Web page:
Behind the new paywall at the Atlanta Journal-Constitution, Jenny Turknett reviews the General Muir. She awards the Jewish deli concept three stars. "The General Muir is both delicatessen and appetizing, seamlessly blending the offerings of each," she says, adding later that "the General Muir is the future of the deli, telling the stories of both the past and the present." Here's more:
For traditionalists, the General Muir offers several incarnations of the pastrami sandwich ($13) on steamy-soft rye, but I'll take my pastrami on the poutine ($11). This dish of rich fries with a deluge of heart-warmingly rich gravy and melty cheese curds has become popular on Atlanta menus of late. [Executive chef Todd Ginsberg] distinguishes his with chunky cubes of salty pastrami. Order the refreshing, effervescent celery-flavored Dr. Brown soda Cel-Ray to accompany the reuben and poutine.
The deli's comfort foods continue with Ginsberg's version of items like the matzoh ball soup ($6), a deeply golden broth studded with a fine brunoise of carrot and celery and one fat matzoh ball, creamy in the way of a Southern cornbread dressing. And then there's the schmaltz-laden chopped liver ($7), smooth with just enough texture to spread on fluffy onion-and-poppy-seed-studded pletzel bread.
Also behind paywall at the AJC, John Kessler takes a first look at new Buckhead restaurant King + Duke:
[If] there's one theme that runs through [Ford Fry's] restaurants, it's a kind of nostalgia. This yearning for the past helps explain the enigmatic but appealing stylings of King + Duke, Fry's latest restaurant, which opened in May at the prominent Buckhead corner long occupied by Nava. Its components include a clothbound drinks list stuffed with a surfeit of obscure literary references, an open-air dining space set under striped canvas awnings that makes you feel like you landed in the Hamptons, and a front bar designed to look like someone's expansive home library.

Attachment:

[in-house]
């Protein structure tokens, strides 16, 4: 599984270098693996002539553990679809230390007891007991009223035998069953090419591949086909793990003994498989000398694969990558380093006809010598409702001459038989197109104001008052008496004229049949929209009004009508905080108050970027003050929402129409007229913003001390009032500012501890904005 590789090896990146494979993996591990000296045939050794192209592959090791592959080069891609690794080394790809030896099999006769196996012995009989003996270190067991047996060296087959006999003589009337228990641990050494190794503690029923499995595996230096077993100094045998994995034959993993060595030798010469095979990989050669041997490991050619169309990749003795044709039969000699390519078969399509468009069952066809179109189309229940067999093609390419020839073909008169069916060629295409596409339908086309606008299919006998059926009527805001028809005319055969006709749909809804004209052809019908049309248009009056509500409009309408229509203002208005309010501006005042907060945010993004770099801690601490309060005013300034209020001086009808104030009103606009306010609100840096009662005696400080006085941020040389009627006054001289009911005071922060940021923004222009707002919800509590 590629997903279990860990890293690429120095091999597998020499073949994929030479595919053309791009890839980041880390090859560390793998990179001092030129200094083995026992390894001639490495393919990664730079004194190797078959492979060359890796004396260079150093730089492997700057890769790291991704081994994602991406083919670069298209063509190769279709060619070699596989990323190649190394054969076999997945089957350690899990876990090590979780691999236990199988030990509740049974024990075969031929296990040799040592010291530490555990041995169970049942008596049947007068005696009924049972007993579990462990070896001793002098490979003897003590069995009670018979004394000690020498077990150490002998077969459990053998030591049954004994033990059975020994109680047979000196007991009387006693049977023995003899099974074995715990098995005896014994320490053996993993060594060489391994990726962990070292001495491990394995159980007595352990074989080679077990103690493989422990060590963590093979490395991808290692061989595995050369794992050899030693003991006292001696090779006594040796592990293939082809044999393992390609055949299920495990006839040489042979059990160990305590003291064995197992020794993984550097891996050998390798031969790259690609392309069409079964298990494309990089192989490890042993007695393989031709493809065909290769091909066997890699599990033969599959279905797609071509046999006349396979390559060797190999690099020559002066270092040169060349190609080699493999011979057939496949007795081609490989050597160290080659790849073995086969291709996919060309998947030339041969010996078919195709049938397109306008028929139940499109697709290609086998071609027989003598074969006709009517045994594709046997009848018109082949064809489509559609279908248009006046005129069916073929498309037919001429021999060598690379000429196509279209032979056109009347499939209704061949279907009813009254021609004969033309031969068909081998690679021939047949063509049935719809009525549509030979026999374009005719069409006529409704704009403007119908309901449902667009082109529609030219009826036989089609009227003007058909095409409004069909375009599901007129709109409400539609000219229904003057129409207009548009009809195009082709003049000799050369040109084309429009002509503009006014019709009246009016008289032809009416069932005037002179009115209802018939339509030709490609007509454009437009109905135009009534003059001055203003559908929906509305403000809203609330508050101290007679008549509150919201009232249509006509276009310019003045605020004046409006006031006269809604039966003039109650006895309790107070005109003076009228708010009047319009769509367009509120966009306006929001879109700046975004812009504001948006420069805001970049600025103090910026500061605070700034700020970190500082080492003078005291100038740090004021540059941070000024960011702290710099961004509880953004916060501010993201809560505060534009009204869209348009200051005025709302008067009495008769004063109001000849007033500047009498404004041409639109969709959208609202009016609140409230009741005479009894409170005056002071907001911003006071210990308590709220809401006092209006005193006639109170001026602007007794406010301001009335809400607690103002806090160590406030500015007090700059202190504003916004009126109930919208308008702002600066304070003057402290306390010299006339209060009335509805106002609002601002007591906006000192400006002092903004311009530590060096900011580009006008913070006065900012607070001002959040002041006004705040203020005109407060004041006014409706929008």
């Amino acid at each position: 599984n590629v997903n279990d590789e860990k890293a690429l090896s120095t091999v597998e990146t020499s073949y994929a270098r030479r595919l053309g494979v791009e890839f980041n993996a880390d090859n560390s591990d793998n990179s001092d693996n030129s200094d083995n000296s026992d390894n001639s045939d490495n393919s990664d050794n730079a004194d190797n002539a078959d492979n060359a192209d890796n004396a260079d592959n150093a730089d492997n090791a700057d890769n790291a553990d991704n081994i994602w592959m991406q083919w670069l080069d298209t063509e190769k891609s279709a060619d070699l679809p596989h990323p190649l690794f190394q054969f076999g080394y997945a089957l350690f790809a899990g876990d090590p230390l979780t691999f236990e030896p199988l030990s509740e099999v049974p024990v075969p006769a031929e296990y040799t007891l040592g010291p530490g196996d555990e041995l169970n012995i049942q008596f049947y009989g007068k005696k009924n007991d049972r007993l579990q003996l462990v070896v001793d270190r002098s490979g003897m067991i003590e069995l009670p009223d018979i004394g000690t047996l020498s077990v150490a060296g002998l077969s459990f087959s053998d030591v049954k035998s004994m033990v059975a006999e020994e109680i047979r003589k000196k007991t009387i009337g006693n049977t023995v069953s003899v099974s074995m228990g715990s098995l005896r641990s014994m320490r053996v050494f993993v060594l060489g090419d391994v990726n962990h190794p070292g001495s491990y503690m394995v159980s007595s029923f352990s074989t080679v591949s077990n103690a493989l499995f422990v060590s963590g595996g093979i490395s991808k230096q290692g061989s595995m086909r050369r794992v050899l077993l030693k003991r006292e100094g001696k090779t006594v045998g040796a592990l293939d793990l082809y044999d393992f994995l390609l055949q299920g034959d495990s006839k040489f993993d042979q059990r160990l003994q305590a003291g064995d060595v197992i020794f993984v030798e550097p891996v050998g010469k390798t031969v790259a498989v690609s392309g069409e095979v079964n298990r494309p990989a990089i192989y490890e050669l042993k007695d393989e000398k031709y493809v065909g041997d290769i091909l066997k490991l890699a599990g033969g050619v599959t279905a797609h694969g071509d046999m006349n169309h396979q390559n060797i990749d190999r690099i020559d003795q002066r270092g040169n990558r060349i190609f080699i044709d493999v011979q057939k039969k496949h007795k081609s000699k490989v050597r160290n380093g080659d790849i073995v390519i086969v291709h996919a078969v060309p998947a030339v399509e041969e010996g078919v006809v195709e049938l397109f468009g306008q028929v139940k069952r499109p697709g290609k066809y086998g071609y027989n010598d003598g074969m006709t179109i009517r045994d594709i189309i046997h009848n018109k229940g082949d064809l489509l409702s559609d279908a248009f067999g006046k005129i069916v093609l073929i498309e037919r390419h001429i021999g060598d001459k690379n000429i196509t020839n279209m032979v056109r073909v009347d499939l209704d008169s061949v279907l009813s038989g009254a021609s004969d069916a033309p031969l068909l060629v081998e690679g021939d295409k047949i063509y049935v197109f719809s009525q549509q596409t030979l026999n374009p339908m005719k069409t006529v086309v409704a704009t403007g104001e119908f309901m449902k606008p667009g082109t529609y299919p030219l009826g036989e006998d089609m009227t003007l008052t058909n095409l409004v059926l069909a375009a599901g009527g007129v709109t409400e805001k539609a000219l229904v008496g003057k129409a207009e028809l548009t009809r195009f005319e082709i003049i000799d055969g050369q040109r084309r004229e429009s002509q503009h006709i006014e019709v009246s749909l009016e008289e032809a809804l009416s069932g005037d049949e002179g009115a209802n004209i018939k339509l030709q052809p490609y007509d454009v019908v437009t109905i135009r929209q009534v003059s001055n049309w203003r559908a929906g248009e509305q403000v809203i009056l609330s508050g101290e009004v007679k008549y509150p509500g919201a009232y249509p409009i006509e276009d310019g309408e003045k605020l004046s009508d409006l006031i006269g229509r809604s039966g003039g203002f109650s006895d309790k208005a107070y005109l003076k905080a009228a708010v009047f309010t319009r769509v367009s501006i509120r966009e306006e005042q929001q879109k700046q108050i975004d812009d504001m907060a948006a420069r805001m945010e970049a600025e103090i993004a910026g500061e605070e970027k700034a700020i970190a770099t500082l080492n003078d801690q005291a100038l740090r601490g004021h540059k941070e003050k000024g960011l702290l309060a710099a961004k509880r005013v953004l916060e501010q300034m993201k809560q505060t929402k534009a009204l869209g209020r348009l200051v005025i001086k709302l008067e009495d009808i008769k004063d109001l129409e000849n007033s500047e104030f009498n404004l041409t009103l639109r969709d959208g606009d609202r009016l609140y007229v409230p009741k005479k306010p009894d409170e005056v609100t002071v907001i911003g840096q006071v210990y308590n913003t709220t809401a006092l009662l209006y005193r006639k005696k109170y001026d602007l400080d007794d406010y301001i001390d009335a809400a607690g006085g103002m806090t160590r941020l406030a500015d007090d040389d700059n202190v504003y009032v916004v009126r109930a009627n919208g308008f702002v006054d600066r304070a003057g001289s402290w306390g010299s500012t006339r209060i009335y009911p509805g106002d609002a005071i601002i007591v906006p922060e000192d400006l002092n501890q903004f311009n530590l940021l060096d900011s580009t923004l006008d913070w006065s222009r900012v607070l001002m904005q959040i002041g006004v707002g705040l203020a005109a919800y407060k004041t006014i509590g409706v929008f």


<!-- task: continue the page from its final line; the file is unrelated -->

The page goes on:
[The menu] seems timeless but pays heed to trends, and culinary finesse sneaks into the "primitive" cooking methods. The Mississippi rabbit — furred game you practically expect to see hanging in the larder as part of the set decoration — arrives on the plate as a confit leg, pancetta-wrapped loin, fat sausage, and toast spread with liver parfait. The seasoning on ours needed a dialing down (the kitchen likes salt), but the presentation came as an unexpected delight.
THE ELSEWHERE AND THE BLOGS: Blogger Savory Exposure snaps a pic of the Wrecking Bar Brewpub "rediscovery" by Atlanta Magazine, Tom Sietsma calls the La Tagliatella chain a "threat to our nation" in the Washington Post, Roots in Alpharetta deems BurgerFi's burgers "firmly in the middle of the pack," and Atlanta Restaurant Blog calls Boccalupo's Bruce Logue the "godfather of pasta."
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